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One shot of AstraZeneca or Pfizer has almost no effect against the Delta virus mutation spreading rapidly around the world, but new French research finds that two jabs provide strong protection.
Researchers from France’s Pasteur Institute reported new evidence in the journal Nature that full vaccination is critical.
In laboratory tests, blood from several dozen people given their first dose of the Pfizer or AstraZeneca vaccines “barely inhibited” the Delta variant, the team reported . But weeks after getting their second dose, nearly all had what researchers deemed an immune boost strong enough to neutralise the infection — even if it proved a little less potent than against earlier versions of the virus.
A nurse prepares a syringe with doses of the COVID-19 AstraZeneca vaccine.Credit:Getty
The French researchers also tested unvaccinated people who had survived a bout of the coronavirus, and found their antibodies were four-fold less potent against the new mutant. But a single vaccine dose dramatically boosted their antibody levels — sparking cross-protection against the delta variant and two other mutants.
Discovered during India’s wildfire outbreak earlier this year, Delta is estimated to be 60 per cent more infectious than Alpha, the variant that overwhelmed Britain over the new year, and roughly twice as infectious as the original virus first identified in Wuhan, China, in January 2020.
The Washington Post reported separate findings from The New England Journal of Medicine that suggests the Delta variant is less susceptible to neutralisation by the antibodies generated by patients who had recovered from COVID and could re-infect those who had already endured the disease.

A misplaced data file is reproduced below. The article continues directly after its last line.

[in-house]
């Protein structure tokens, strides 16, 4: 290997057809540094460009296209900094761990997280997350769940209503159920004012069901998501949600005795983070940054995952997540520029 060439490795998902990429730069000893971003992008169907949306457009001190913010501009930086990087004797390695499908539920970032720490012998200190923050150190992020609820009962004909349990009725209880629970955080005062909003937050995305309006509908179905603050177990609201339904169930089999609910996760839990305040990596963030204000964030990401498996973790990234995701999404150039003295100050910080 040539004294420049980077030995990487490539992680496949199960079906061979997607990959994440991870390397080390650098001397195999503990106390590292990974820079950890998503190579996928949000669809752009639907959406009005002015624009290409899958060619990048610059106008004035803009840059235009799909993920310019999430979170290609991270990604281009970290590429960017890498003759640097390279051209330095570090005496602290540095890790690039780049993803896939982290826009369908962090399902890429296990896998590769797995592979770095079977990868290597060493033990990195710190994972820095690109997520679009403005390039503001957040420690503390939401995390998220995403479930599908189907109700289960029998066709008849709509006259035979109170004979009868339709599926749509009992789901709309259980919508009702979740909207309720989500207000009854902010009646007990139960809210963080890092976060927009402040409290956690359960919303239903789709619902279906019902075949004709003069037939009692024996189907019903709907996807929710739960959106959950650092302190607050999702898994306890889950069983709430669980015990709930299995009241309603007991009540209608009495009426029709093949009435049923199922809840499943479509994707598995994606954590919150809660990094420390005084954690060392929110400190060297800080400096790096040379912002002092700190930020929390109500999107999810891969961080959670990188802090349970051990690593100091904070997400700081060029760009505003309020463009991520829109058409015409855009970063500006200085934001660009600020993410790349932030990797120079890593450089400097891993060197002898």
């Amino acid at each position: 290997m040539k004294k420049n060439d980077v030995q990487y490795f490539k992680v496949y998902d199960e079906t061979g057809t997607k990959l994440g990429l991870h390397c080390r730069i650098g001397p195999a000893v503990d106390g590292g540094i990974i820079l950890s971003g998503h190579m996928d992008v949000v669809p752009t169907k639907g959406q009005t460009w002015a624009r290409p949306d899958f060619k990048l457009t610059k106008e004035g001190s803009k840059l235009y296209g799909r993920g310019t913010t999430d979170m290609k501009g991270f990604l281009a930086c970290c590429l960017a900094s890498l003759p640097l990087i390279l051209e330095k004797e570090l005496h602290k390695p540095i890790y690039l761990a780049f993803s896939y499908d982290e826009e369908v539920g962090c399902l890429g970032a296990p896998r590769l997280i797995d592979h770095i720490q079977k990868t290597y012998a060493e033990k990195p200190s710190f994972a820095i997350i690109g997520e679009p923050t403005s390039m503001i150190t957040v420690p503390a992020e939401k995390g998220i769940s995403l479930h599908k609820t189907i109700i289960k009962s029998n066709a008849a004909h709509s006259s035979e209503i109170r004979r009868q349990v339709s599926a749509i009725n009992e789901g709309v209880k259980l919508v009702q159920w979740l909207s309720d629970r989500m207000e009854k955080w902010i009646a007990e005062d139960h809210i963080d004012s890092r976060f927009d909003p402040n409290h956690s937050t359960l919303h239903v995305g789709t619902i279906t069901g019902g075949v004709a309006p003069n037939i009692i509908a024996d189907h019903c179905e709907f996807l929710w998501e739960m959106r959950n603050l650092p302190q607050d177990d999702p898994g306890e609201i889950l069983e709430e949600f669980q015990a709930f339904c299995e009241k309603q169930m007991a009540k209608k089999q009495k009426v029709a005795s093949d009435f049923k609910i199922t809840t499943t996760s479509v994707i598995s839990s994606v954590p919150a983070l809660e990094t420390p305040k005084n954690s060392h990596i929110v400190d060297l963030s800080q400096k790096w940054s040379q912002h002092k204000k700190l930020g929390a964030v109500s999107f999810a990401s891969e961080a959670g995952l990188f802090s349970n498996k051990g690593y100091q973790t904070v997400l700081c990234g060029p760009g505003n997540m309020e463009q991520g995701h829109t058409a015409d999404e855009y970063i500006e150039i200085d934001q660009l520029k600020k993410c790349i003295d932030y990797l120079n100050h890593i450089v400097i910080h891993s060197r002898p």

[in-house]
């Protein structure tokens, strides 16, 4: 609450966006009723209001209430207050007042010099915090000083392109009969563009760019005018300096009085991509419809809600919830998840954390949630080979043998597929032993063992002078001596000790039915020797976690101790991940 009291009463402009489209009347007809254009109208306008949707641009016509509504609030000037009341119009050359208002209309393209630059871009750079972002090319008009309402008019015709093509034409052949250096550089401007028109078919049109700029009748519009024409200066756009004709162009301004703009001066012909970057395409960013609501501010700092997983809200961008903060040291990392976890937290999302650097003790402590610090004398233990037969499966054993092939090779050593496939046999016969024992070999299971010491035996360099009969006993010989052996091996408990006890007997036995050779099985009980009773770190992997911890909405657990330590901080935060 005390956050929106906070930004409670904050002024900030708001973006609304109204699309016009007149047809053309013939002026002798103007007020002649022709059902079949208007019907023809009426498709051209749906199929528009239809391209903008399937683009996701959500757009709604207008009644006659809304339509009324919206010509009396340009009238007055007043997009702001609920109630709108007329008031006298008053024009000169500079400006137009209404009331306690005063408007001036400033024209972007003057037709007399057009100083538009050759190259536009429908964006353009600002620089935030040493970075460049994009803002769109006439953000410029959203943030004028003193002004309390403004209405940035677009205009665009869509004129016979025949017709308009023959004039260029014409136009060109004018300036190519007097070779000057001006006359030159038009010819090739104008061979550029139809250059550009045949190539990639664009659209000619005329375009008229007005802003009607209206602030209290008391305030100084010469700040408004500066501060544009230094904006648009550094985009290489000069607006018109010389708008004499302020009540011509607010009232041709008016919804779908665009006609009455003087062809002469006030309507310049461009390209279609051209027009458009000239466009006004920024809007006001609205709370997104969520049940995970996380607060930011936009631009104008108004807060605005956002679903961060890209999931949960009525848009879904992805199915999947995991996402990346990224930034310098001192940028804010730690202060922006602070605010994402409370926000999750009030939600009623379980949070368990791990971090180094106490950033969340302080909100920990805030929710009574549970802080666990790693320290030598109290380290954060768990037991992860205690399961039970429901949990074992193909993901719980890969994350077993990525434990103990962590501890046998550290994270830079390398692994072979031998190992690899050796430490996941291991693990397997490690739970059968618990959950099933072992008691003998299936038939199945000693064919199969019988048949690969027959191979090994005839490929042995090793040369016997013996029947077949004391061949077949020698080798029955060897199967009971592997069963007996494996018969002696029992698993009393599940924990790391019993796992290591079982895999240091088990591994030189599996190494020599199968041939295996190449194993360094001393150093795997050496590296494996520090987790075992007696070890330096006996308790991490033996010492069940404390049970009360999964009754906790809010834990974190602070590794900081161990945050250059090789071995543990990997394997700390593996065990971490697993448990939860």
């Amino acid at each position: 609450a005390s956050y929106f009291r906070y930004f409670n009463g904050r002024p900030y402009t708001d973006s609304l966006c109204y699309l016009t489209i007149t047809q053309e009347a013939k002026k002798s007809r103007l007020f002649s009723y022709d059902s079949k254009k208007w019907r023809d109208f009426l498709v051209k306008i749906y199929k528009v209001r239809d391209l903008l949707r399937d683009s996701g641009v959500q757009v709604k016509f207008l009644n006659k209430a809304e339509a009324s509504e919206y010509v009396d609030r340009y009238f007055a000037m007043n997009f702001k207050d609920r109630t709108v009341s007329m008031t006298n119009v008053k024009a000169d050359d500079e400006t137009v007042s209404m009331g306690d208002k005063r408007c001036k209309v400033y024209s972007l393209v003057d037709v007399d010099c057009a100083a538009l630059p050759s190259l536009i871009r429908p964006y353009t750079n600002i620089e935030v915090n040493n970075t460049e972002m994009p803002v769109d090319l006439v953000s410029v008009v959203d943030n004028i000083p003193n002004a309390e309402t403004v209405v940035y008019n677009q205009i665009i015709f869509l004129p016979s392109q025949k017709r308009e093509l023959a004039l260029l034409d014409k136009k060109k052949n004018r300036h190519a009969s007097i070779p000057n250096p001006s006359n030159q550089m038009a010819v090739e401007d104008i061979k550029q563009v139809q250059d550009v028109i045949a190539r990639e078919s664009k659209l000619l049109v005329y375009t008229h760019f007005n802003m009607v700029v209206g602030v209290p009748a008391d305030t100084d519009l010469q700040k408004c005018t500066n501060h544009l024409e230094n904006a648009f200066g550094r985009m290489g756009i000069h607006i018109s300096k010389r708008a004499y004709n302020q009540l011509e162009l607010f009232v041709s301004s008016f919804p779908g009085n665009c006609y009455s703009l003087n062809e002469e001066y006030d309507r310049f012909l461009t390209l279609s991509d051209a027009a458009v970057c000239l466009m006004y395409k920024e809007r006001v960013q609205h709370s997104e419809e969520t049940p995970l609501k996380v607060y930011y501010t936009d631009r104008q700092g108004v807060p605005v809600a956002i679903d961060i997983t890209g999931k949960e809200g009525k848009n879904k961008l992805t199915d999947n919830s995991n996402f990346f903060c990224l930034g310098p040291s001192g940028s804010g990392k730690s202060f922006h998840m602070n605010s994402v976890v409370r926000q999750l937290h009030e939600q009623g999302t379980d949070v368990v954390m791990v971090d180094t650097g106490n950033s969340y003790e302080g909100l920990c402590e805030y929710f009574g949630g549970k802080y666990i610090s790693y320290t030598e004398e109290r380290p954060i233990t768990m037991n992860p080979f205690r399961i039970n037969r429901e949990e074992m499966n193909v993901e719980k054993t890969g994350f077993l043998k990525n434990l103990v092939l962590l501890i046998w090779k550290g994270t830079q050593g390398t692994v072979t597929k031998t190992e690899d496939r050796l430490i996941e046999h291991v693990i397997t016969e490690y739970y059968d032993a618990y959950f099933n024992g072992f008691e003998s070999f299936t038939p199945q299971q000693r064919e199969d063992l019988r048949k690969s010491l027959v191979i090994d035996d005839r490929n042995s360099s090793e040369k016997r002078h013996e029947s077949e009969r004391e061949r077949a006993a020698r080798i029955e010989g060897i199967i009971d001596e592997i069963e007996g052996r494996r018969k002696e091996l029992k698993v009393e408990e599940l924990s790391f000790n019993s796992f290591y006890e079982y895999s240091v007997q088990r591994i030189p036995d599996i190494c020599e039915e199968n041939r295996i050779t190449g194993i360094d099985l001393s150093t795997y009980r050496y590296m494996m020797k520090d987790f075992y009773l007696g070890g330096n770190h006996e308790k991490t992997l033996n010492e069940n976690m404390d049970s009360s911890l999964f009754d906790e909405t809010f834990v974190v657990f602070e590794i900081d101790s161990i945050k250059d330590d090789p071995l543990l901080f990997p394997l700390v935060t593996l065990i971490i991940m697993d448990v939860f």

Delta infections are surging through populations with low vaccination rates. Dr Rochelle Walensky, director of the US Centres for Disease Control and Prevention, said that’s leading to “two truths” — highly immunised swathes of America are getting back to normal while hospitalisation is rising in other places.
“This rapid rise is troubling,” she said: A few weeks ago, Delta accounted for just over a quarter of new US cases, but it now accounts for just over 50 per cent — and in some places, such as parts of the Midwest, as much as 80 per cent.
The lab experiments add to real-world data that the mutations aren’t evading the vaccines most widely used in Western countries, but underscore that it’s crucial to get more of the world immunised before the virus evolves even more.
Researchers in Britain found two doses of the Pfizer vaccine, for example, are 96 per cent protective against hospitalisation with the Delta variant and 88 per cent effective against symptomatic infection. That finding was echoed last weekend by Canadian researchers, while a report from Israel suggested protection against mild delta infection may have dipped lower, to 64 per cent.
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